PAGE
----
(Featured image from Michael Loccisano/Getty Images/AFP)
Despite the laughter, smiles, and light that he brought to people’s lives, unbeknownst to people, Robin Williams was battling his own demons the entire time.
Yesterday, Jim Norton (comedian, New York Times best-selling author, and the host of “The Jim Norton Show“) penned a heartfelt account of his experience with the late Robin Williams which read:
The funniest people I know seem to be the ones surrounded by darkness. And that’s probably why they’re the funniest. The deeper the pit, the more humour you need to dig yourself out of it.
There is simply no way Robin could have understood the way the rest of us saw him. And there is simply no way he could have understood how much respect and adoration other performers had for him.
At least I hope he couldn’t have understood.
Because it’s too sad to think that maybe he did understand, and it just wasn’t enough anymore.
63-year-old Robin Williams has been battling with alcoholism and drug abuse for a long time. It’s common for issues of alcohol and drug abuse by celebrities in general to be often shoved in the spotlight. Plus, the comedy legend had himself spoken openly about them in the past, drawing on them in his stand-up comedy routines. But the severity of it was never really known, at least not to the general public.
His wife, Susan Schneider, was the last person to see him alive the night before he died. She left the house on Monday assuming that he was still asleep in a separate room in the house.
However, that very same day, his personal assistant enter the room when he failed to respond to knocks on his bedroom door. Robin Williams was found dead in a seated position with a belt around his neck (with the other end of the belt wedged between the clothes closet door and the door frame) and slight wounds to his wrist. The police refused to say whether a suicide note was found, but it was disclosed that a pocket knife with signs of dried blood on its blade was being examined.
As at time of writing, it is assumed that he died of asphyxia due to hanging, but the final cause of death would not be declared until toxicology tests are completed.
Shock and grief from his family, friends, and fans poured in from all over the world. Many talked about how stunned they were upon hearing the news while others shared their best Robin Williams-related childhood memories and favourite quotes.
Robin Williams’ daughter, Zelda Williams, in particular, touched many hearts with an image that she uploaded on both Instagram and Twitter, which quotes French writer Antoine De-Saint Exupery’s “The Little Prince“:
— Zelda Williams (@zeldawilliams) August 12, 2014
She has also since released a statement on her Tumblr. A snippet of it reads, “Dad was, is, and always will be one of the kindest, most generous, gentlest souls I’ve ever known, and while there are a few things I know for certain right now, one of them is that not just my world, but the entire world is forever a little darker, less colourful and less full of laughter in his absence.”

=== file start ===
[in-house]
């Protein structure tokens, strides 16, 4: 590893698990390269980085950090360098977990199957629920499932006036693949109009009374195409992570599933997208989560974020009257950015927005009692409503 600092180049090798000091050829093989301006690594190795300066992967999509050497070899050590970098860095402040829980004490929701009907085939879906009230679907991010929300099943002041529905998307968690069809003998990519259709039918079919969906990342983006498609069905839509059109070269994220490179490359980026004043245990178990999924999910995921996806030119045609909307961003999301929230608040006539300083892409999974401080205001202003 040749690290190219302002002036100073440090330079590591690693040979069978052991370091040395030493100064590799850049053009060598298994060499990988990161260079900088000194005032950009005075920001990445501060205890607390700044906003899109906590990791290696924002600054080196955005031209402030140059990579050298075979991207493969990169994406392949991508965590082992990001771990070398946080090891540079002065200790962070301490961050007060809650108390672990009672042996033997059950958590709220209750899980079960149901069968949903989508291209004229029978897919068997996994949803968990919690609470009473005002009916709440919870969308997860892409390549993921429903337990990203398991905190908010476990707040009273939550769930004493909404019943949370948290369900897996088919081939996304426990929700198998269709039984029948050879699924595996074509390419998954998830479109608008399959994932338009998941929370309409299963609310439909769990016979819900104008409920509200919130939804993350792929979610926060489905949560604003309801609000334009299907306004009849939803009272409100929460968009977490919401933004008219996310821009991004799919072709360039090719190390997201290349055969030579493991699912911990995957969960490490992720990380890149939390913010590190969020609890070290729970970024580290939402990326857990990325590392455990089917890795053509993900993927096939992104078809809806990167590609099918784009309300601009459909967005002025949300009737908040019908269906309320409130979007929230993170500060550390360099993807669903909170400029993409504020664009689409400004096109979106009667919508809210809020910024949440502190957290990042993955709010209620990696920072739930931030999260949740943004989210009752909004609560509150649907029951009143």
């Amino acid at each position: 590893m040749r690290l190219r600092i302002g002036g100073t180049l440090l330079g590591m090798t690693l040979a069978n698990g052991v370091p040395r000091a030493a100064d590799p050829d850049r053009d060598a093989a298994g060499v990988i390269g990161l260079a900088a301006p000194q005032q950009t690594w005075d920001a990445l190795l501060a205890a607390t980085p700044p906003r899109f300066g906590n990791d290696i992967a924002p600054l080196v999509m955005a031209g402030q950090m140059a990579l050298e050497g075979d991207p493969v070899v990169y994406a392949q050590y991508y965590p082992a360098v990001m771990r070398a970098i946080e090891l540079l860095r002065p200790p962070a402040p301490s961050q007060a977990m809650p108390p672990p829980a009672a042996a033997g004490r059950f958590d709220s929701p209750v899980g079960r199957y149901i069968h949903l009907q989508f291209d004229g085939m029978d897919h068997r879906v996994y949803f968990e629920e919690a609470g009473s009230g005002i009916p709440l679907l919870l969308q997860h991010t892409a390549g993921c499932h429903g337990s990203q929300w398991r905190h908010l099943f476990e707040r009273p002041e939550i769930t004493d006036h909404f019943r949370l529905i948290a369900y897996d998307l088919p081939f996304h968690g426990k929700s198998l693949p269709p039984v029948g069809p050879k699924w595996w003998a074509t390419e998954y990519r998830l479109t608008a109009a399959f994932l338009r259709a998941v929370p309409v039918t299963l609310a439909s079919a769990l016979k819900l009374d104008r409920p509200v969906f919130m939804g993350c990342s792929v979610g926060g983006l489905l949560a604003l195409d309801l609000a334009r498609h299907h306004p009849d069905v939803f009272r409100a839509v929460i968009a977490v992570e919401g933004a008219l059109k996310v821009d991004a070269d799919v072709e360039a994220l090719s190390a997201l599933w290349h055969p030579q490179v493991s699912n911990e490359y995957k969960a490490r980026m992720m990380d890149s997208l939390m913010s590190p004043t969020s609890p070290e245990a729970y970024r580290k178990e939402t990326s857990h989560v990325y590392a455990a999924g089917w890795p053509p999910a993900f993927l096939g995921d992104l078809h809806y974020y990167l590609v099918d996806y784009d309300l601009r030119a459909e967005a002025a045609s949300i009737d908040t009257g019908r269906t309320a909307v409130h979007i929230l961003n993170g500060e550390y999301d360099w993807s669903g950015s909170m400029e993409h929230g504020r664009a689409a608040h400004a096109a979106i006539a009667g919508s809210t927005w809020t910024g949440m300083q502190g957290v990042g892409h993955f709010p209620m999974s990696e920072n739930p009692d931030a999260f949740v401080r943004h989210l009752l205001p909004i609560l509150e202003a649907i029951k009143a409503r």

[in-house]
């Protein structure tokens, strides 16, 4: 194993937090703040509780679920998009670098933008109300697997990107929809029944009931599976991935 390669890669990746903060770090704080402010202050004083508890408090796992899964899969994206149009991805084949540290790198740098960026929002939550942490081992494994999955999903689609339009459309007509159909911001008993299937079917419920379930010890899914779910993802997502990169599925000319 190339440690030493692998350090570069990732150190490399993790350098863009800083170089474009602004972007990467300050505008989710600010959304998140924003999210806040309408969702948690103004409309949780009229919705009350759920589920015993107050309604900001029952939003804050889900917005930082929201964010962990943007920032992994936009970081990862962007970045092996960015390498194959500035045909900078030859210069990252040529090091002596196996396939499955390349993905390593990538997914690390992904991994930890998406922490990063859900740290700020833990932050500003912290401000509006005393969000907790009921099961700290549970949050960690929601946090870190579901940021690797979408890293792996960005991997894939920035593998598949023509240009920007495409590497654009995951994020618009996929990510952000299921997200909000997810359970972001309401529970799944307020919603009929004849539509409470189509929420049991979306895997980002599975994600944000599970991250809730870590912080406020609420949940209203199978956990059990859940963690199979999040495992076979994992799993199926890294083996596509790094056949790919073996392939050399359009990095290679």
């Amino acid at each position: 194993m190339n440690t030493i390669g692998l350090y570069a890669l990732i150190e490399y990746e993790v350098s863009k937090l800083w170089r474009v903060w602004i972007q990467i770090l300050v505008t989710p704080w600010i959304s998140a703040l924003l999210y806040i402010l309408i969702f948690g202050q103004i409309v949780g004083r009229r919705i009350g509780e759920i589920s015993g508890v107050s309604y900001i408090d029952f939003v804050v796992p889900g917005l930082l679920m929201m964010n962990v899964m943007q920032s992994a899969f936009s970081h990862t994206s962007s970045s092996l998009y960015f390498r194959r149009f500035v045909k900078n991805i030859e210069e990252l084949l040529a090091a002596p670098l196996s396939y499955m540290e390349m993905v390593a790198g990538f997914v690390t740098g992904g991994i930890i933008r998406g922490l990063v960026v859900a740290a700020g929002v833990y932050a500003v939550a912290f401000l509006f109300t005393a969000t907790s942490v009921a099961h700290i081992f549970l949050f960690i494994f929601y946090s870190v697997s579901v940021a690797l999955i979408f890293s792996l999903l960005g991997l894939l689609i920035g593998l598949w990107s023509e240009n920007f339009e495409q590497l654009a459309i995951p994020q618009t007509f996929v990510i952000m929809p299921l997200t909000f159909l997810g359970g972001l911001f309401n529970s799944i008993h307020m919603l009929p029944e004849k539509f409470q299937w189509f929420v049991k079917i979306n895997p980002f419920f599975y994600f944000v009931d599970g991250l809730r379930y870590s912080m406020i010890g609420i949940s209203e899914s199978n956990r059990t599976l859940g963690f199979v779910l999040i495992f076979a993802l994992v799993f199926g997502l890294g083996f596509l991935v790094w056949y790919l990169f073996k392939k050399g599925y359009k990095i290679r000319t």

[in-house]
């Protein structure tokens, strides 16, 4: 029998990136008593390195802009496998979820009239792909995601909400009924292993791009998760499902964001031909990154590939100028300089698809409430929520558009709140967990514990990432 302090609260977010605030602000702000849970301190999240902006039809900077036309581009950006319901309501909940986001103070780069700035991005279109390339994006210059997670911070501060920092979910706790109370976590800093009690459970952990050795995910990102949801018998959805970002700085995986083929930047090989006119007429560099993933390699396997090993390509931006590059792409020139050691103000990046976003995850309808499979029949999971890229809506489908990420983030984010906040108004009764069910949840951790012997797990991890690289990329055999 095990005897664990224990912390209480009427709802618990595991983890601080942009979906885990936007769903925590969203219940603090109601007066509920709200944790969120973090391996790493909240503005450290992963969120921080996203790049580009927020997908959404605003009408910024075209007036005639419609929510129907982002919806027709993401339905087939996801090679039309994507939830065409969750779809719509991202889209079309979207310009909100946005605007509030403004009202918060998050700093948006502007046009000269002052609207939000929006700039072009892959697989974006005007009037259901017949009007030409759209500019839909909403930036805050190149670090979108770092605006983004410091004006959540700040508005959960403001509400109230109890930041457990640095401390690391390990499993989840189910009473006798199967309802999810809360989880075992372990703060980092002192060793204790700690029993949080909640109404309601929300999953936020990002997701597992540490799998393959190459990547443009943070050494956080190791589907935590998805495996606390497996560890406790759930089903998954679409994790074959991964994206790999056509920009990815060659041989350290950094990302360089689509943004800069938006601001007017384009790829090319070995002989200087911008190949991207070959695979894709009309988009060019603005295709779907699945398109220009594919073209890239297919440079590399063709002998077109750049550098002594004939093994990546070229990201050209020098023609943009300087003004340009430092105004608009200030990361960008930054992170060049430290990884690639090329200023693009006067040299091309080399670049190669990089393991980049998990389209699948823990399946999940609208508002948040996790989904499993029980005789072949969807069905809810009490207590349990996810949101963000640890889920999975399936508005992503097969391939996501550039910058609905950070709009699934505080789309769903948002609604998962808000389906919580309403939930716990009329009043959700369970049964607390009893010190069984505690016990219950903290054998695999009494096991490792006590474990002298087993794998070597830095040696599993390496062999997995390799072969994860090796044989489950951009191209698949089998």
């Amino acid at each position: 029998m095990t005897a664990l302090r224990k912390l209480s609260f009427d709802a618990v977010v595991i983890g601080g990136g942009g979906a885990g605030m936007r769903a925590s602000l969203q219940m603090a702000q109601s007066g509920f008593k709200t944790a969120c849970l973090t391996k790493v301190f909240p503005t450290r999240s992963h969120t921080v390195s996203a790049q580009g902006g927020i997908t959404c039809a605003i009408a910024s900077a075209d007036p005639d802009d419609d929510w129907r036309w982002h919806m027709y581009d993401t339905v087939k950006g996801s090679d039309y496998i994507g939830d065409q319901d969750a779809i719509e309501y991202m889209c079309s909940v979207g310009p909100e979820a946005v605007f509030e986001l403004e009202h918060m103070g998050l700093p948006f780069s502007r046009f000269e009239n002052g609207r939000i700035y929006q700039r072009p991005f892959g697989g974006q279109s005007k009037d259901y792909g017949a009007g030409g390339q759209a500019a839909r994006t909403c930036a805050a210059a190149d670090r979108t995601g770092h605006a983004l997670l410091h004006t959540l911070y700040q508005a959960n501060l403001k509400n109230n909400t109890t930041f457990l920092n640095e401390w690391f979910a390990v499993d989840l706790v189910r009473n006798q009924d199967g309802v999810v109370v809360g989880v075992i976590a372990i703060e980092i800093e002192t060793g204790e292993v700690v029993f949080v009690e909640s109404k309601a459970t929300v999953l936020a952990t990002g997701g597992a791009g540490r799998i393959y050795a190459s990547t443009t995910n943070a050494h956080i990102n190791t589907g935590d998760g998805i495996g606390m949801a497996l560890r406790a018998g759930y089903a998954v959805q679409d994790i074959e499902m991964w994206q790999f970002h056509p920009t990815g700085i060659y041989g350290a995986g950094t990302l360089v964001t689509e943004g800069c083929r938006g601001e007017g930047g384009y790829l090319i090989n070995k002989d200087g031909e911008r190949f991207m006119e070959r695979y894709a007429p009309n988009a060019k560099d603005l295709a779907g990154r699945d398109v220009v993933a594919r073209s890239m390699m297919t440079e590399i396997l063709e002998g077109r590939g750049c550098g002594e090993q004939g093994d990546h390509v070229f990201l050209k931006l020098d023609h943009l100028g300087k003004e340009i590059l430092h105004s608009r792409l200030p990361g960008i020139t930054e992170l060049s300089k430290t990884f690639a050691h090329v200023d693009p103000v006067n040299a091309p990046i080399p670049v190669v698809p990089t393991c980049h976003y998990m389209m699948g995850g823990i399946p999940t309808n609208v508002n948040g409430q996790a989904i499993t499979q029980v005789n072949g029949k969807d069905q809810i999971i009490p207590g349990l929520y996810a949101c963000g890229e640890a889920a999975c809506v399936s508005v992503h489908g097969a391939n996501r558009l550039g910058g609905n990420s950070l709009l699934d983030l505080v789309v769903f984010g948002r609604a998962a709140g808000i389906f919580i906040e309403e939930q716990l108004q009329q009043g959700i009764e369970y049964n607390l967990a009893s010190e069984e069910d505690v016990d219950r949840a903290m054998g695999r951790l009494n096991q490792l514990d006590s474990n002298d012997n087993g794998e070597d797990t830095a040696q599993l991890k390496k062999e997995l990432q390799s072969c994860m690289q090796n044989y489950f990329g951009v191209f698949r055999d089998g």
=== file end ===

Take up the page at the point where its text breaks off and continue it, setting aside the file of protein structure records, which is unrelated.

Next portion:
Other notable and moving tributes include a statement from President Barack Obama which said:
Robin Williams was an airman, a doctor, a genie, a nanny, a president, a professor, a bangarang Peter Pan, and everything in between. But he was one of a kind. He arrived in our lives as an alien – but he ended up touching every element of the human spirit. He made us laugh. He made us cry. He gave his immeasurable talent freely and generously to those who needed it most — from our troops stationed abroad to the marginalized on our own streets. The Obama family offers our condolences to Robin’s family, his friends, and everyone who found their voice and their verse thanks to Robin Williams.
On a flip side, there’s now slight controversy over what the Academy of Motion Picture Arts and Sciences (best known as the people behind the Oscars) posted up on Twitter as soon as Robin Williams’ tragic death was announced. The Academy sent out an iconic social media image which represents Robin Williams, a screen grab from Disney’s “Aladdin” where the Genie is hugging Aladdin. It has since been retweeted over 300k times and favourited 200k times.
While it brought tears to many people’s eyes because it reminded the world of one of Robin Williams’ most memorable roles, the American Foundation for Suicide Prevention has found it a little hard to swallow:
Genie, you’re free. pic.twitter.com/WjA9QuuldD
— The Academy (@TheAcademy) August 12, 2014
The American Foundation for Suicide Prevention chief medical officer Christine Moutier commented, “If it doesn’t cross the line, it comes very, very close to it. Suicide should never be presented as an option. That’s a formula for potential contagion.” She was referred to a phenomenon called, “copycat suicide”,in which media coverage or publicity one death encourages other vulnerable people to commit suicide in the same way. The starry sky from Disney’s “Aladdin” and the written implication, “Genie, you’re free” is somehow a liberating option, presenting suicide in too celebratory a light.
As such, and in Robin Williams’ absence, we’ll end this post with a little “give back”.
He made the world laugh, smile, and heal while he was still with us, he’d want to continue to make the world laugh, smile, and heal even when he’s gone. So, if you are in pain or if you know someone who’s in pain, please..please get help. Talk to a family member, a friend, or a professional. You may also contact The Befrienders (they have HQs in Malacca, Penang, KL, Ipoh, and Seremban) or call one of the Lifeline Association of Malaysia hotlines at:
- (063) 92850039
- (063) 92850279
- (063) 92850049
We cannot stress enough how serious depression is. Depression is not the same as sadness. Depression is an illness, a disease, whereas sadness is an emotion. Do not downplay it, do not criticise it, do not shun it. Get help as and when necessary.